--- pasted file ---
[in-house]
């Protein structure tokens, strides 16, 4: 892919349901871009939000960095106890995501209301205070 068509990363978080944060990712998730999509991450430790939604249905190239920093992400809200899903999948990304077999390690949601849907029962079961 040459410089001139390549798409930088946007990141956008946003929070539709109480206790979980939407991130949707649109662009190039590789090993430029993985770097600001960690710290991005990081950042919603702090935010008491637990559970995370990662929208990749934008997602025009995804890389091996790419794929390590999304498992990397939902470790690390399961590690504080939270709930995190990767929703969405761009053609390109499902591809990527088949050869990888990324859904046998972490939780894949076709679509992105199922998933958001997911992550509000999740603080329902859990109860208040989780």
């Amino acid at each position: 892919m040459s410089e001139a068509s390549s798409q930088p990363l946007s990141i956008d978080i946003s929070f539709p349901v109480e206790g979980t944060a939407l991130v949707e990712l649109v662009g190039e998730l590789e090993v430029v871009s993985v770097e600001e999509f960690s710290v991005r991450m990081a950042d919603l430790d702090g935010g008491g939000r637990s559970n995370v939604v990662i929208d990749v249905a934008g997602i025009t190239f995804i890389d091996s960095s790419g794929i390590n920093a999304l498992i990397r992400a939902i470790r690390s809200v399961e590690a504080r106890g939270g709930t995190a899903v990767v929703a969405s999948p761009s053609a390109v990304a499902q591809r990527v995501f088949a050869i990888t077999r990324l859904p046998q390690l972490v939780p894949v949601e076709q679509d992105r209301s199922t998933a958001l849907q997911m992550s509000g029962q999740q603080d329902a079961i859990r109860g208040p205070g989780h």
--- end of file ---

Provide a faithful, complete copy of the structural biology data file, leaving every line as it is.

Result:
[in-house]
């Protein structure tokens, strides 16, 4: 892919349901871009939000960095106890995501209301205070 068509990363978080944060990712998730999509991450430790939604249905190239920093992400809200899903999948990304077999390690949601849907029962079961 040459410089001139390549798409930088946007990141956008946003929070539709109480206790979980939407991130949707649109662009190039590789090993430029993985770097600001960690710290991005990081950042919603702090935010008491637990559970995370990662929208990749934008997602025009995804890389091996790419794929390590999304498992990397939902470790690390399961590690504080939270709930995190990767929703969405761009053609390109499902591809990527088949050869990888990324859904046998972490939780894949076709679509992105199922998933958001997911992550509000999740603080329902859990109860208040989780």
């Amino acid at each position: 892919m040459s410089e001139a068509s390549s798409q930088p990363l946007s990141i956008d978080i946003s929070f539709p349901v109480e206790g979980t944060a939407l991130v949707e990712l649109v662009g190039e998730l590789e090993v430029v871009s993985v770097e600001e999509f960690s710290v991005r991450m990081a950042d919603l430790d702090g935010g008491g939000r637990s559970n995370v939604v990662i929208d990749v249905a934008g997602i025009t190239f995804i890389d091996s960095s790419g794929i390590n920093a999304l498992i990397r992400a939902i470790r690390s809200v399961e590690a504080r106890g939270g709930t995190a899903v990767v929703a969405s999948p761009s053609a390109v990304a499902q591809r990527v995501f088949a050869i990888t077999r990324l859904p046998q390690l972490v939780p894949v949601e076709q679509d992105r209301s199922t998933a958001l849907q997911m992550s509000g029962q999740q603080d329902a079961i859990r109860g208040p205070g989780h």